completely new with allot of questions

completely new with allot of questions

Postby KurKami » Sat Sep 15, 2012 3:55 am

Let me start with introducing myself.

My name is Mark and i live in the Netherlands, 19 years and in my second year of college (making web applications and stuff like that). When i first heard of burning man i immediately wanted to go there.

I've been looking at the site allot and still had some questions.

1. Are there people joining up to travel in groups either international or regional ?
I'm not that experienced with travelling and i screw up fast (like missing trains).

2. Are there people joining up to camp together and Is there a way for me to get my basic needs by helping people?
I'm still 19 years and studying so i'm financially very limited in everything i want to do + the cost of getting there is HUGE

3. Should i even be going at 19/20 years?

and last but not least. When i get to America the price of the ticket basically forces me to make a big trip/tour out of it. The problem here is that i never considered America a travel destination since i never heard something worth going to there (expect burning man off course :D) and no offense but the media doesn't really gives a good impression of America. So i was wondering if anybody here had some experience with making a America trip (with Burning man ofc) and recommends/de-recommends doing it and could give me a impression of the finances needed for that. Also i have no driver license so that might be troublesome

I hope you can all help me :D cause i would LOVE to go to burning man and be a part of it
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Re: completely new with allot of questions

Postby BBadger » Sat Sep 15, 2012 7:12 am

You probably ought to read the Survival Guide for many of your answers.

1) For people traveling internationally, you'll have to find out yourself. There's no official groups or anything like that, nor tour groups, etc. If you miss your trains and stuff, well, that's more something you'll have to deal with.

2) Depends on the camp, but again, read the survival guide about providing your own means of survival. Burning Man can be expensive, and it can be cheap too. It depends on what you are willing to tolerate. You could rent a car, bring 10-15 gallons of water, food, a tent, shelter, and you're good to go. Some people want more than that. You'll have to decide. Read the survival guide so you don't end up as a dried out corpse.

3) If you want to be able to legally drink alcohol, you should be 21 years or older. People will not serve you alcohol otherwise. It'd probably help with obtaining a foreign driving license and/or insurance or other stuff for transportation/rentals.

4) Well there are people here who wouldn't consider Europe a worthy travel destination either. In many ways it is not, as every town/village looks the same, it is usually cheaper to import things from Europe to the US than buy them while in Europe, and it's just another region of Western civilization. Still, all people should broaden their horizons and you'll never know what you'll learn or experience from being somewhere that isn't home.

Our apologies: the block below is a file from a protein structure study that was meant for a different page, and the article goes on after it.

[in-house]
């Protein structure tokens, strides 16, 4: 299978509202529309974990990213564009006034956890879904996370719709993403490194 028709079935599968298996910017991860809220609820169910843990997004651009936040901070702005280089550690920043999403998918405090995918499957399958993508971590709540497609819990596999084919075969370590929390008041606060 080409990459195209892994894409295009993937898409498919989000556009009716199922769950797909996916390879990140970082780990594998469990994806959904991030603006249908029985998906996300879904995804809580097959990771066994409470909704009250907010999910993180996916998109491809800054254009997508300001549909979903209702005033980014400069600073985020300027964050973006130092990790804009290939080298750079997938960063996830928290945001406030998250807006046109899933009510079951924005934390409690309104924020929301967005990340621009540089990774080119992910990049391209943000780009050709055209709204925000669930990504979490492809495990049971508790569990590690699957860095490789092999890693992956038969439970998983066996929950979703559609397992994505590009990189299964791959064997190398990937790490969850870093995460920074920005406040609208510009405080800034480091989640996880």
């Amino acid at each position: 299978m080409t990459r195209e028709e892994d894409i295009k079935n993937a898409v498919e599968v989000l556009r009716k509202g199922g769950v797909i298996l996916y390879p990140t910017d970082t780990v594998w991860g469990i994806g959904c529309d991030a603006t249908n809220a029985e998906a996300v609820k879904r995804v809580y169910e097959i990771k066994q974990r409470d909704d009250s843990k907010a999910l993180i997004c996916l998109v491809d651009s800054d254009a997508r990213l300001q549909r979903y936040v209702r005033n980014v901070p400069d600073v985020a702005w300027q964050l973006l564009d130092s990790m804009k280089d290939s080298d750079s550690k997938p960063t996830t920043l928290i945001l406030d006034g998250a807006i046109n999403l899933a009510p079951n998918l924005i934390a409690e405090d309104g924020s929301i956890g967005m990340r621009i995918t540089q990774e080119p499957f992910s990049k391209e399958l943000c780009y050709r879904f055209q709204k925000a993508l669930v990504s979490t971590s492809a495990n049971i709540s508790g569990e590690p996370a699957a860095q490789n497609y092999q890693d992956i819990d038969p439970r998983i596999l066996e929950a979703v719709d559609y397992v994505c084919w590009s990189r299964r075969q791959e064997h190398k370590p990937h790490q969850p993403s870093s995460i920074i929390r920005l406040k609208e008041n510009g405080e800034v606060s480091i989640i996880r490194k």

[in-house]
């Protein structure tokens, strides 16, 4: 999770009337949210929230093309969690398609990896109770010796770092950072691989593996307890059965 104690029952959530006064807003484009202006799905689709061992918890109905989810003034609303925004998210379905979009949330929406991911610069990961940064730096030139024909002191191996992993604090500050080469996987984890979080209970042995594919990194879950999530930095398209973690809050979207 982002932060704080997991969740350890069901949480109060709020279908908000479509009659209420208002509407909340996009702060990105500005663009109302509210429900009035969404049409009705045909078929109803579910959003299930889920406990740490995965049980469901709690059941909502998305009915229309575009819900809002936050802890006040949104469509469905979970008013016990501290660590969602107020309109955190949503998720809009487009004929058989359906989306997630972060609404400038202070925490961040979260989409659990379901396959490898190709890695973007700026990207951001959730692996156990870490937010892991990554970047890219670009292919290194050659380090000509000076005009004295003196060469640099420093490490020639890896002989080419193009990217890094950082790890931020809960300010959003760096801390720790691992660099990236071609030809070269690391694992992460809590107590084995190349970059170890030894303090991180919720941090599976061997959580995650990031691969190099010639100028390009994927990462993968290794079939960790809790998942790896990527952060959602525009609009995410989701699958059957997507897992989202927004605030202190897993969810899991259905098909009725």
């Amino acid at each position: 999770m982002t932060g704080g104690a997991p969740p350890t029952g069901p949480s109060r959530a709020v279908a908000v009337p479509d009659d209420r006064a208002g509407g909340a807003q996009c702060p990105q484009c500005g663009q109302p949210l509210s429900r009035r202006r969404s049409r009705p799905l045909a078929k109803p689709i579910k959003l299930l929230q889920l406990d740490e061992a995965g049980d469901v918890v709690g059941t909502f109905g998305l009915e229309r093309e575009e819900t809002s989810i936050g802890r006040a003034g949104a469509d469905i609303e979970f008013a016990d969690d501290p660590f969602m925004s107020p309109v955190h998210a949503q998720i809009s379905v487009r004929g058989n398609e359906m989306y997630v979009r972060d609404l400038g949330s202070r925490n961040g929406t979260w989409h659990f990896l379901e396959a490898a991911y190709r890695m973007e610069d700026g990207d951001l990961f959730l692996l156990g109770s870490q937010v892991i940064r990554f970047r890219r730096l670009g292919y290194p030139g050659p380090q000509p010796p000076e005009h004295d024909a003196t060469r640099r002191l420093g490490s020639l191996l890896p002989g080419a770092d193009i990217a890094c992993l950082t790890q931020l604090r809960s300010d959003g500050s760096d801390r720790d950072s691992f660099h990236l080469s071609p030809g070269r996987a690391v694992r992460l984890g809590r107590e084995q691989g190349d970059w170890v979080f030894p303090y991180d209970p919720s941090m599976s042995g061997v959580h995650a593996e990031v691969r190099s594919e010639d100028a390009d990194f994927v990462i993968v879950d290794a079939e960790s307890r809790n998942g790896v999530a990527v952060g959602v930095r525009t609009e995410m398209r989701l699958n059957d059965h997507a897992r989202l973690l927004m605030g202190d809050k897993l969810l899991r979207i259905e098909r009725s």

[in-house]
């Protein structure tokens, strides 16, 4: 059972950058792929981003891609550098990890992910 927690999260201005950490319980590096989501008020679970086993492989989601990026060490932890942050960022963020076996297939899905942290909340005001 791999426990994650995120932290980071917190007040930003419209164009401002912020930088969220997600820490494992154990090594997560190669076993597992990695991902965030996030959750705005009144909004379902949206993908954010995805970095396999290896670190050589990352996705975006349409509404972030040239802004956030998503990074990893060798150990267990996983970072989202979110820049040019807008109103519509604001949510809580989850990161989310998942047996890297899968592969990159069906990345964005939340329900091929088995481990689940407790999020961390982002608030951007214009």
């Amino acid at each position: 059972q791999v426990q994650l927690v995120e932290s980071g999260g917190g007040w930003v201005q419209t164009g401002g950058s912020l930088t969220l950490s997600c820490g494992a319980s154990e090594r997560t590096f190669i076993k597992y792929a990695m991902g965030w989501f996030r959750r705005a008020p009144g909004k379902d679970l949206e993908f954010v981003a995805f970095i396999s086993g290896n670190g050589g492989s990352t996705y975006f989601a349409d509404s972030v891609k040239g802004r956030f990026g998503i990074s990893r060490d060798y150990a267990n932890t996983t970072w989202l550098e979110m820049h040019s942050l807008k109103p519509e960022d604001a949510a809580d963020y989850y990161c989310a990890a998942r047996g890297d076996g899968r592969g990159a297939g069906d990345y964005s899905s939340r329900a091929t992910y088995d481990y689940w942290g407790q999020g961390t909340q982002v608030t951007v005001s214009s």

As for you, do some research yourself. "What is there to see?" is a very open question. It's hard enough listing what someone should look for at Burning Man, let alone a place as expansive as the US.
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Re: completely new with allot of questions

Postby jkisha » Sat Sep 15, 2012 7:39 am

Hey there, welcome to eplaya!
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Re: completely new with allot of questions

Postby Spliff » Sat Sep 15, 2012 8:03 am

1. This was only my first year, so take what I say as u will. Personally I met people from all over the world including the Netherlands, so I'm absolutely sure u could find some like minded individuals to tag along with. I recommend it actually as I think u have to be at least 21 possibly 25 to rent a car here.

2.this is the most inhospitable desert you have or possibly ever will be in, so I wouldn't leave it to chance that the playa will provide. Water, lotion, chap stick, at least 7 cans of soup or something (1 good meal a day is all u really need), maybe a bowl or two and spoons, lots of grain energy bars, a tent, some shade, something to sit on and sleep in, and at least 1 warm jacket, and some goggles, should get u through it in the barest of fashions. Usually someone in Ur camp will have a stove or something to cook on. I met 2 girls from London 1st day this year and they were coming with about what I just mentioned, but I took them under my wing and helped them get some good food in their stomach because I cooked plenty. On a side note they were 21 & 22 and they had a blast, at your age as long as u keep an open mind and an open heart u should be fine. It's unlike anything u have ever experienced and as long as u come willing to hand yourself and everything u believe in over to the playa, I am a strong believer that u could go out there naked and it will provide for u, but I wouldn't push it, because I'm not stupid. But no camp is going to take care of u completely, this is a test of ones survival skills as much as it is a party.